Secret Valentine by Harry Hintermeister
Sometimes it’s best to remain a secret valentine. Case in point: when you’re sending a valentine to a special boy and he’s sending valentines to every girl in town! The little girl’s face is priceless – she doesn’t know whether to cry or jump up and strangle him. This is from our then-sister magazine, Country Gentleman from 1938.
Lady buying Valentine Card by Ethyl Franklin Betts
One of our earliest Valentine’s Day covers shows a lady shopping for a card in 1904.This cover was done by an artist named Ethel Franklin Betts. Is the gentleman behind the shopper wishing the card was for him? Betts was a student of the illustrious (in every sense of the word) Howard Pyle, and did mostly illustrations for children’s books. Luckily for us, she also did four Saturday Evening Post covers.
First Valentine by Richard Sargent
More than fifty years later, this lad is picking out just the right card for someone special. Cover artist Dick Sargent did forty-seven covers in the 1950’s and early sixties. This is a typical slice-of-life example, with a boy clearly not wanting to be seen doing what he’s doing. Let’s hope his buddies don’t catch him while he’s at it – poor kid will never hear the end of it.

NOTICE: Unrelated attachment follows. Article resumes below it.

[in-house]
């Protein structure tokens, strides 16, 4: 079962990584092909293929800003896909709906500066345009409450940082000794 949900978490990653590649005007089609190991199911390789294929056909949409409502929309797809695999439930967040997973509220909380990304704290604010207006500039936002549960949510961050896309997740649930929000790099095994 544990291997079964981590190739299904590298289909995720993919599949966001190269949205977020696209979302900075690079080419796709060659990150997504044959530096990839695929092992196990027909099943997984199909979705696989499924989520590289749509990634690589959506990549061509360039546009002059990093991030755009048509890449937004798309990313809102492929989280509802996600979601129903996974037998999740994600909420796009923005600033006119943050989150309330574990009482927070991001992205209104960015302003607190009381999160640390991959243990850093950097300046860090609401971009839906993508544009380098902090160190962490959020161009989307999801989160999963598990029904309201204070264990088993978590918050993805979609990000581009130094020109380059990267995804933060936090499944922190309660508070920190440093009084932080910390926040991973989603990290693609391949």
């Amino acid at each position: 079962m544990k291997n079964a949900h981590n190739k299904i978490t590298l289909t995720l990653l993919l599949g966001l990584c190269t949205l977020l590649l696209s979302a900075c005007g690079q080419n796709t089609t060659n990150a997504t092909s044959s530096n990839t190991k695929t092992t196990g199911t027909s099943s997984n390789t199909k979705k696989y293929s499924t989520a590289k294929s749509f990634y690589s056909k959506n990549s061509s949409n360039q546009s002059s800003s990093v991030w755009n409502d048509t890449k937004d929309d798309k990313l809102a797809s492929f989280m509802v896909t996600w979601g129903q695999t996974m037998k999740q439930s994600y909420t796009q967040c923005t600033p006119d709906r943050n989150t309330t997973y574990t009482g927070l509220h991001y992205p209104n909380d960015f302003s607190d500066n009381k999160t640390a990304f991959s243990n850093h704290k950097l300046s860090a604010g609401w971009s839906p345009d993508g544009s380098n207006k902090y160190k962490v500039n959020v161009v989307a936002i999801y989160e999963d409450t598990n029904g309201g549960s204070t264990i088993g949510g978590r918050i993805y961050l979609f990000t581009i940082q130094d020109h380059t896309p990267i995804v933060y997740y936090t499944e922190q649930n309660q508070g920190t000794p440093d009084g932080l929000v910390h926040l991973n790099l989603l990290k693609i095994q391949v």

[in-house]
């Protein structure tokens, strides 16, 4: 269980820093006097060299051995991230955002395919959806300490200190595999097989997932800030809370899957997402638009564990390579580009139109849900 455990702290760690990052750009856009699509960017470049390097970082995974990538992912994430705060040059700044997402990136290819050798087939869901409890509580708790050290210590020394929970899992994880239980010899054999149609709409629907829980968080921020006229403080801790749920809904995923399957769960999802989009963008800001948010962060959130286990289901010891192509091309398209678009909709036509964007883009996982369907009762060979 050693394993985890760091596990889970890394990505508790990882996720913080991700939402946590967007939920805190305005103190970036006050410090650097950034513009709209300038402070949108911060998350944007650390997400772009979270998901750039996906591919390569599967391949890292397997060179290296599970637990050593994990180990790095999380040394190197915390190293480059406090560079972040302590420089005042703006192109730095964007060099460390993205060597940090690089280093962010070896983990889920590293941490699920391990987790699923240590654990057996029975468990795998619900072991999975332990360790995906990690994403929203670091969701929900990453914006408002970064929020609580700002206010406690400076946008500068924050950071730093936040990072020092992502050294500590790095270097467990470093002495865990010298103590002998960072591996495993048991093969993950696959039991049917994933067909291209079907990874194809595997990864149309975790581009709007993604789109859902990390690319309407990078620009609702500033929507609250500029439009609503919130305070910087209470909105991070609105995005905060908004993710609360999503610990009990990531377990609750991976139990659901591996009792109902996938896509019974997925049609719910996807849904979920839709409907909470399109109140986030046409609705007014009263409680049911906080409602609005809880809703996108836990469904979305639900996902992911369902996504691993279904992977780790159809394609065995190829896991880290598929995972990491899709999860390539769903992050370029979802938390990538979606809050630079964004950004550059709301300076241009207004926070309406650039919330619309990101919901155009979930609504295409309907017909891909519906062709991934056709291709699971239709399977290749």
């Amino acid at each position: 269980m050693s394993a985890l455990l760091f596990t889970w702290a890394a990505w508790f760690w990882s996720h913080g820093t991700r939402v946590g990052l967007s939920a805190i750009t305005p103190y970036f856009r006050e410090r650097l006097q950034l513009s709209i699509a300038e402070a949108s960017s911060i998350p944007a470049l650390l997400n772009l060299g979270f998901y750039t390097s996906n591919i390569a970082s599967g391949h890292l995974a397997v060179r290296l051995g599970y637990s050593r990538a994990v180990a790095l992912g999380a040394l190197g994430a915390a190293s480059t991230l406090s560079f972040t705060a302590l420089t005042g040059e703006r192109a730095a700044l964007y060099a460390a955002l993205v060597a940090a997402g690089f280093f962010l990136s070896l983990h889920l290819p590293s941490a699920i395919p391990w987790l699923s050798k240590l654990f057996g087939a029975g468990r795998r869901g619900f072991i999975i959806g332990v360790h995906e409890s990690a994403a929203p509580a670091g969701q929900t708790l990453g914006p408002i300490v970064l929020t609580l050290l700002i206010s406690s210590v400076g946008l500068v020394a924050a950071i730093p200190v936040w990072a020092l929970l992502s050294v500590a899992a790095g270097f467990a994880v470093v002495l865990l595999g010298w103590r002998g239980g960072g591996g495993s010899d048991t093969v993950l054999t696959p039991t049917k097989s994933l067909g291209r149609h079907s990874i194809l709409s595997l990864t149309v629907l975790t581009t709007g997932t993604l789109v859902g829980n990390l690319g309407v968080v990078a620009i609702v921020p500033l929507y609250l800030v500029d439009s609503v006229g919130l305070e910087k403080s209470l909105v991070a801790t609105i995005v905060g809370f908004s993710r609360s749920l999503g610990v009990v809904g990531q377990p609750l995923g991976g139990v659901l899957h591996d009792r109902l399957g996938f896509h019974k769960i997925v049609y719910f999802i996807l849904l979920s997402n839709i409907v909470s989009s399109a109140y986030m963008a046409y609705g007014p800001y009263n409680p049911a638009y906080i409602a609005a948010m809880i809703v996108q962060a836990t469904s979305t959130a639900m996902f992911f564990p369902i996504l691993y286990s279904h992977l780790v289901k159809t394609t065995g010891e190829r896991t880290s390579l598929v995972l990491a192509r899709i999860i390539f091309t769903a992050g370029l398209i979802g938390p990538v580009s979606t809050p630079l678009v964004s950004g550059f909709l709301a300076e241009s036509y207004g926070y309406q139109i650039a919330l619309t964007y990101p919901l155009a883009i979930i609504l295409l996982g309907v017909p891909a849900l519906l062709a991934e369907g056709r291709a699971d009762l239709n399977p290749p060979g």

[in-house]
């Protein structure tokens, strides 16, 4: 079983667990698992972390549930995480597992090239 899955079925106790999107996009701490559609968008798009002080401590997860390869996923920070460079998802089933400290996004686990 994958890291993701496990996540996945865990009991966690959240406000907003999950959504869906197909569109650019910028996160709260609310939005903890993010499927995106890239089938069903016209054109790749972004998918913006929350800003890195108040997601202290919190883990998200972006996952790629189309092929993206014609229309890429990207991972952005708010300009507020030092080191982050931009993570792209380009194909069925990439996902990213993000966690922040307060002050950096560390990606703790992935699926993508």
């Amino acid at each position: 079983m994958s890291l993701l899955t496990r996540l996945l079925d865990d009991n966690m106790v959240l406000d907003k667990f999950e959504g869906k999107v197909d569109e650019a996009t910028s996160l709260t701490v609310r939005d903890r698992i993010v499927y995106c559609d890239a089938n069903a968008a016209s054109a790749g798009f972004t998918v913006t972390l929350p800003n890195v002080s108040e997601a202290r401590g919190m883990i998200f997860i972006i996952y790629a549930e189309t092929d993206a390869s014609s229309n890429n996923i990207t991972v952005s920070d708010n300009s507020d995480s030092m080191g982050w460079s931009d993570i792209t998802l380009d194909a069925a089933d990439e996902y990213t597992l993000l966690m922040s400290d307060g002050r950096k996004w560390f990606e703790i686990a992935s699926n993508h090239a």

Giant Valentine by Tom Webb
The things we do for love. Tom Webb is another mostly forgotten artist, but he did six Post covers. This one is from 1937. One wonders about the lady’s reaction.
Couple in Heart by Bradshaw Crandall
Artist Crandall did nine Post covers of pretty girls or handsome couples. I love the thirties hairstyles and fashions here. Crandall was known for painting romantic ladies…along with pin-ups too risqué for the likes of The Saturday Evening Post.
Older Woman Casing Cupid by J.C. Leyendecker
When it came to romance in the 19th century, men did all the pursuing. A “loophole” was Leap Year, when ladies were supposedly permitted to propose to a man. So watch out, Cupid! This lady (I’ll kindly refrain from calling her a spinster) is on a mission. This crazy 1908 cover was by J.C. Leyendecker.